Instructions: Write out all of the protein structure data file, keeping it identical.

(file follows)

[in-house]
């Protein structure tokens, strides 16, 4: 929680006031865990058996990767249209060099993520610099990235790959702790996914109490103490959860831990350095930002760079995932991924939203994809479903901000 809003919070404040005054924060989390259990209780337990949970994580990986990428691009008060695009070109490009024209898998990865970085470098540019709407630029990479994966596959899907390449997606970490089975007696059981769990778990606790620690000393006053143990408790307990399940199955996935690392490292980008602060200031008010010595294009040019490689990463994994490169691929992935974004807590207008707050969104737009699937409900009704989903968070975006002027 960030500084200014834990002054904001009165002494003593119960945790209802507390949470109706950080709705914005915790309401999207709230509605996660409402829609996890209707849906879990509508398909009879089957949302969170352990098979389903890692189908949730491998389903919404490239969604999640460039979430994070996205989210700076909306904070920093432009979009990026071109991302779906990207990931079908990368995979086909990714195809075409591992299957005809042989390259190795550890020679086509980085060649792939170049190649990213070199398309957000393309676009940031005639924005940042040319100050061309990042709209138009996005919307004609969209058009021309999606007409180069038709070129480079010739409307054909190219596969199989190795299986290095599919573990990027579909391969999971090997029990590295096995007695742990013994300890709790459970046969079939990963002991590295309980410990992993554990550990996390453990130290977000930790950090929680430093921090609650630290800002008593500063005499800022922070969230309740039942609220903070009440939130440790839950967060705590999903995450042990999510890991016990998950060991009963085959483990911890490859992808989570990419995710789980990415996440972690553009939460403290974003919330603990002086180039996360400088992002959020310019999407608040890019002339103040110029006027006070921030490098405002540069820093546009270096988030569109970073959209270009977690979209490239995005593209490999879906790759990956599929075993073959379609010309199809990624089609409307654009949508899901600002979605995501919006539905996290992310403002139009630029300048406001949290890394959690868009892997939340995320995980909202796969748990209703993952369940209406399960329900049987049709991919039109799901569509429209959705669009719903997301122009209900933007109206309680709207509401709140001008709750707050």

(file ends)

[in-house]
């Protein structure tokens, strides 16, 4: 929680006031865990058996990767249209060099993520610099990235790959702790996914109490103490959860831990350095930002760079995932991924939203994809479903901000 809003919070404040005054924060989390259990209780337990949970994580990986990428691009008060695009070109490009024209898998990865970085470098540019709407630029990479994966596959899907390449997606970490089975007696059981769990778990606790620690000393006053143990408790307990399940199955996935690392490292980008602060200031008010010595294009040019490689990463994994490169691929992935974004807590207008707050969104737009699937409900009704989903968070975006002027 960030500084200014834990002054904001009165002494003593119960945790209802507390949470109706950080709705914005915790309401999207709230509605996660409402829609996890209707849906879990509508398909009879089957949302969170352990098979389903890692189908949730491998389903919404490239969604999640460039979430994070996205989210700076909306904070920093432009979009990026071109991302779906990207990931079908990368995979086909990714195809075409591992299957005809042989390259190795550890020679086509980085060649792939170049190649990213070199398309957000393309676009940031005639924005940042040319100050061309990042709209138009996005919307004609969209058009021309999606007409180069038709070129480079010739409307054909190219596969199989190795299986290095599919573990990027579909391969999971090997029990590295096995007695742990013994300890709790459970046969079939990963002991590295309980410990992993554990550990996390453990130290977000930790950090929680430093921090609650630290800002008593500063005499800022922070969230309740039942609220903070009440939130440790839950967060705590999903995450042990999510890991016990998950060991009963085959483990911890490859992808989570990419995710789980990415996440972690553009939460403290974003919330603990002086180039996360400088992002959020310019999407608040890019002339103040110029006027006070921030490098405002540069820093546009270096988030569109970073959209270009977690979209490239995005593209490999879906790759990956599929075993073959379609010309199809990624089609409307654009949508899901600002979605995501919006539905996290992310403002139009630029300048406001949290890394959690868009892997939340995320995980909202796969748990209703993952369940209406399960329900049987049709991919039109799901569509429209959705669009719903997301122009209900933007109206309680709207509401709140001008709750707050």